LOS ANGELES (AP) — Dick Clark stood as an avatar of rock 'n' roll virtually from its birth and, until his death Wednesday at age 82, as a cultural touchstone for boomers and their grandkids alike.
His identity as "the world's oldest teenager" became strained in recent years, as time and infirmity caught up with his enduring boyishness. But he owned New Year's Eve after four decades hosting his annual telecast on ABC from Times Square. And as...
"MY PRAYS GO OUT TO YOUR FAMILY AT A SAD SAD TIME MAY YOUR SOUL RIP FOREVER YOU WERE PRETTY GOOD IN AMERICAN BAND STAND BACK IN THE 60'S MY PARENTS WATCHS YOUR SHOW FROM TIME TO TIME NOT ME I WANT BORN UNTIL NOV OF 1981 BUT YOU WILL ..."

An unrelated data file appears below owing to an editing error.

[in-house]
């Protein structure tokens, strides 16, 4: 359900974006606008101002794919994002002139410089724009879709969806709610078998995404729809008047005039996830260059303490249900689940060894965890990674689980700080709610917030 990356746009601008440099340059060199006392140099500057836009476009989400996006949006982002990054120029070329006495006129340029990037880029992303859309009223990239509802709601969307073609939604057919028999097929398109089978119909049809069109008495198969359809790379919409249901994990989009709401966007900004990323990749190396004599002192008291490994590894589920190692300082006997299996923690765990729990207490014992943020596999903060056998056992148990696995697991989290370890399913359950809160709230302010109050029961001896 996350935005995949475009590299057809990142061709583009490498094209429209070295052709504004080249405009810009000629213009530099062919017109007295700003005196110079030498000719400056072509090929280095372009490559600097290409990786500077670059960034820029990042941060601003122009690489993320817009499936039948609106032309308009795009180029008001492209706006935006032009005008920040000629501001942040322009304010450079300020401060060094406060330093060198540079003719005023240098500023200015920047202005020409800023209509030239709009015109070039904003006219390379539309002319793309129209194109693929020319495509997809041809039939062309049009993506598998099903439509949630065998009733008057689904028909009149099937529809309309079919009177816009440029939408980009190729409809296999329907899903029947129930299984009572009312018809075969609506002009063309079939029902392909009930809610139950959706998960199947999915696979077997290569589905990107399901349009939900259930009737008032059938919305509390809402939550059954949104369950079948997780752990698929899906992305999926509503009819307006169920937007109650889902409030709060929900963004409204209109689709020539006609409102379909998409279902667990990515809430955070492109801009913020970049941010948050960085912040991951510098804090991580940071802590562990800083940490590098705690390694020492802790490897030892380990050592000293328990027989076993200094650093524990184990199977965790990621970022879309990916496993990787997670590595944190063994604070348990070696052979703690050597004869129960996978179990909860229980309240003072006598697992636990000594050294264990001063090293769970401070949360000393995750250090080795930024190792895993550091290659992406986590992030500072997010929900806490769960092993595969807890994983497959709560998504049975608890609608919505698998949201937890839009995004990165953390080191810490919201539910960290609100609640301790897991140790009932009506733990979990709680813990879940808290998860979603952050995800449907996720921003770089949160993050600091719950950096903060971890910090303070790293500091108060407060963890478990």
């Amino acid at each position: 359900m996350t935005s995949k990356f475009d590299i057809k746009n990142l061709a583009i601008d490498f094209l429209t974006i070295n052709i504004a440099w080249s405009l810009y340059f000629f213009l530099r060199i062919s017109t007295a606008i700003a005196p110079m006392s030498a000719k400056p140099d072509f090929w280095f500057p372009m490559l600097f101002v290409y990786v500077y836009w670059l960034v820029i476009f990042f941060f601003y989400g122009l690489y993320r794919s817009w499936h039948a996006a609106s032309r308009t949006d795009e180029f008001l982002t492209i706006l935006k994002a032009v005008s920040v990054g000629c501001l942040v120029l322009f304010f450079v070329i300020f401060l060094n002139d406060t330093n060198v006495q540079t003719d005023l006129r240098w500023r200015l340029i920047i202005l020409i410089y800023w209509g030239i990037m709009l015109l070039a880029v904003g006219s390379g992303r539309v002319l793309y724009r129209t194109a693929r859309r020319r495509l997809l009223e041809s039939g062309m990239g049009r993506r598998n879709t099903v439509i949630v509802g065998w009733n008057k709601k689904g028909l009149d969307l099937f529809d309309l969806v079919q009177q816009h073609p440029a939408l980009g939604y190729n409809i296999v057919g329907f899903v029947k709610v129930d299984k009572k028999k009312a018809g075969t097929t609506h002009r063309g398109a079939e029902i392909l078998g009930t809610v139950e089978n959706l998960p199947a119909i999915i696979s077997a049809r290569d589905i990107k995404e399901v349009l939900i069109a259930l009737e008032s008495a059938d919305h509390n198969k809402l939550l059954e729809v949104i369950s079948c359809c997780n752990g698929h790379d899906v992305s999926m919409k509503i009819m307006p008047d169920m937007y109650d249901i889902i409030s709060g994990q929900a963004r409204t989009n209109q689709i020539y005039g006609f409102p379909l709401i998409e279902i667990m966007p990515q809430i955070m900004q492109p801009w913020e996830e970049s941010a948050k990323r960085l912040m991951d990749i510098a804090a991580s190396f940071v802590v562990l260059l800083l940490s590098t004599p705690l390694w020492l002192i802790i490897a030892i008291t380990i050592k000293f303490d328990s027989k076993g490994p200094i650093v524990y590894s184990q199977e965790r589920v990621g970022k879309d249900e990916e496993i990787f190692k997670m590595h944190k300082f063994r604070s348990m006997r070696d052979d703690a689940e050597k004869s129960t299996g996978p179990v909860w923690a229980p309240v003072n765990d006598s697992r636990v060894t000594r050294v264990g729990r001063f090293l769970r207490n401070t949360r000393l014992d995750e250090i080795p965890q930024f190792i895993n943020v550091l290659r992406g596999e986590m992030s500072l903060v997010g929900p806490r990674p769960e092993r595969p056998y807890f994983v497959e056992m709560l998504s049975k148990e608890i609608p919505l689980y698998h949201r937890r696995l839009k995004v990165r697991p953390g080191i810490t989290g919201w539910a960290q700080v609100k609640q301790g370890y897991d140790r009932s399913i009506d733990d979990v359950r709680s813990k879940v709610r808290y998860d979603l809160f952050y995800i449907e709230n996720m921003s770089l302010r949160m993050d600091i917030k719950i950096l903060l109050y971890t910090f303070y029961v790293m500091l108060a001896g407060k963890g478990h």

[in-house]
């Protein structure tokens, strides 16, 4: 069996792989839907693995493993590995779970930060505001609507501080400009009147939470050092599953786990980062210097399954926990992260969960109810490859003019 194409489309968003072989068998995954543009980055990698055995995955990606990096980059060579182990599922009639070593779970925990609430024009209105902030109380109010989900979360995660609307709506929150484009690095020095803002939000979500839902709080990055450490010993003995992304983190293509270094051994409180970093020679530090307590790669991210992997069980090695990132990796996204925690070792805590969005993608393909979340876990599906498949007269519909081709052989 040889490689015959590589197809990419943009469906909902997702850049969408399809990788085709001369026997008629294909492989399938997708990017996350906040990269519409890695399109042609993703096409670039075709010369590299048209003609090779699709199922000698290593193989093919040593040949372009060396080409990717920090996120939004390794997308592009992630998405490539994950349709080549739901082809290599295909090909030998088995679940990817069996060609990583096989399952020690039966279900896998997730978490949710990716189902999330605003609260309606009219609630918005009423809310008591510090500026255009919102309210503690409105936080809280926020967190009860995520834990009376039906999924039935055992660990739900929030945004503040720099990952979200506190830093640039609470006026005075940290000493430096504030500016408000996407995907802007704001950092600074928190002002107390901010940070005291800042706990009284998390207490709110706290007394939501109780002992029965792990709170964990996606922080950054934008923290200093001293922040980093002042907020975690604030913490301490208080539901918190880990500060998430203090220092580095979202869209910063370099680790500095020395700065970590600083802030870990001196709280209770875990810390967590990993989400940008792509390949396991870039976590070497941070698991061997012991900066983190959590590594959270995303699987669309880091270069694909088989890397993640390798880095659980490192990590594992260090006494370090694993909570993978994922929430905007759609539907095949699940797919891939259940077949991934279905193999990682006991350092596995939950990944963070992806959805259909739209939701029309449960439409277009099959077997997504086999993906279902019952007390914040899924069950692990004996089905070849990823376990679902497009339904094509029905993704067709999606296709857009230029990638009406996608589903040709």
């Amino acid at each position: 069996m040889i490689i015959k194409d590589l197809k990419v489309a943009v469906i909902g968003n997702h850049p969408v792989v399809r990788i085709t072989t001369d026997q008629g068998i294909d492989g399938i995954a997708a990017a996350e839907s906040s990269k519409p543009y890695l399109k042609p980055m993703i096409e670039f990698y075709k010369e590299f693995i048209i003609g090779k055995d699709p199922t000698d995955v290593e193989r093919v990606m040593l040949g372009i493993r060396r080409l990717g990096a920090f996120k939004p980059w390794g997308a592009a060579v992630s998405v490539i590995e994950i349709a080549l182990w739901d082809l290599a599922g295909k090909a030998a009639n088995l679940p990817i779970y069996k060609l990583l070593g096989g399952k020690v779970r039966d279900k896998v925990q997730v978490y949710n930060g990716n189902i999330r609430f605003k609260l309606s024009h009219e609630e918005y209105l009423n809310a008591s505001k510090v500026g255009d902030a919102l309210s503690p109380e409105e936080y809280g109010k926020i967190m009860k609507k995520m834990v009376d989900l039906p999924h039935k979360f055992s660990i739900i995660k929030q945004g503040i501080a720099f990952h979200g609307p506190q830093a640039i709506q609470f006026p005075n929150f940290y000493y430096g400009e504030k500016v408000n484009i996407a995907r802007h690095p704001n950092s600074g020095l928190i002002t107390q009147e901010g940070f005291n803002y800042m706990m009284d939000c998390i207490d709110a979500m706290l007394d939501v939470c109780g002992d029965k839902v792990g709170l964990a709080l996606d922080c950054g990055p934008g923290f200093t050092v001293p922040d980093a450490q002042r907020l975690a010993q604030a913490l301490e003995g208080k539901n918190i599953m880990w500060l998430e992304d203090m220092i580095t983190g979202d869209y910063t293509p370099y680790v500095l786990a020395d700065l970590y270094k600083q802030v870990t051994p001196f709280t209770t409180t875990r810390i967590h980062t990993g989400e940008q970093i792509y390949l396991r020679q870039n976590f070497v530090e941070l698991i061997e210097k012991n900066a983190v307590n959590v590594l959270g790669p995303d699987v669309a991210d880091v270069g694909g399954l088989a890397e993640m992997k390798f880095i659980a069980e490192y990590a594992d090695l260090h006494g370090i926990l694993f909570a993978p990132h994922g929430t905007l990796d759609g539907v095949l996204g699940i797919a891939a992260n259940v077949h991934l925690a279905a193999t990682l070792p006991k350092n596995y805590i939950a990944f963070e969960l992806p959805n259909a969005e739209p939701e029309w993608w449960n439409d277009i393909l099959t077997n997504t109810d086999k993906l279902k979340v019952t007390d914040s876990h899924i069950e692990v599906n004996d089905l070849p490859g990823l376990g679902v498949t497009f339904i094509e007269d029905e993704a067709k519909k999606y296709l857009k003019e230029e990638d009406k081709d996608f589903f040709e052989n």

CICERO, IL, Apr 27, 2013
"The late Dick Clark's been an Entertainment giant for decades. He'll always be "Mr. "American Bandstand"" as well as "Mr. "Pyramid"" from the first 2 incarnations of that game show in the 1970s and 1980s. And for decades he had been doing the live coverage of the annual New Year's ..."
– Christopher Hagee, N/A,
Phoenixville, PA, May 20, 2012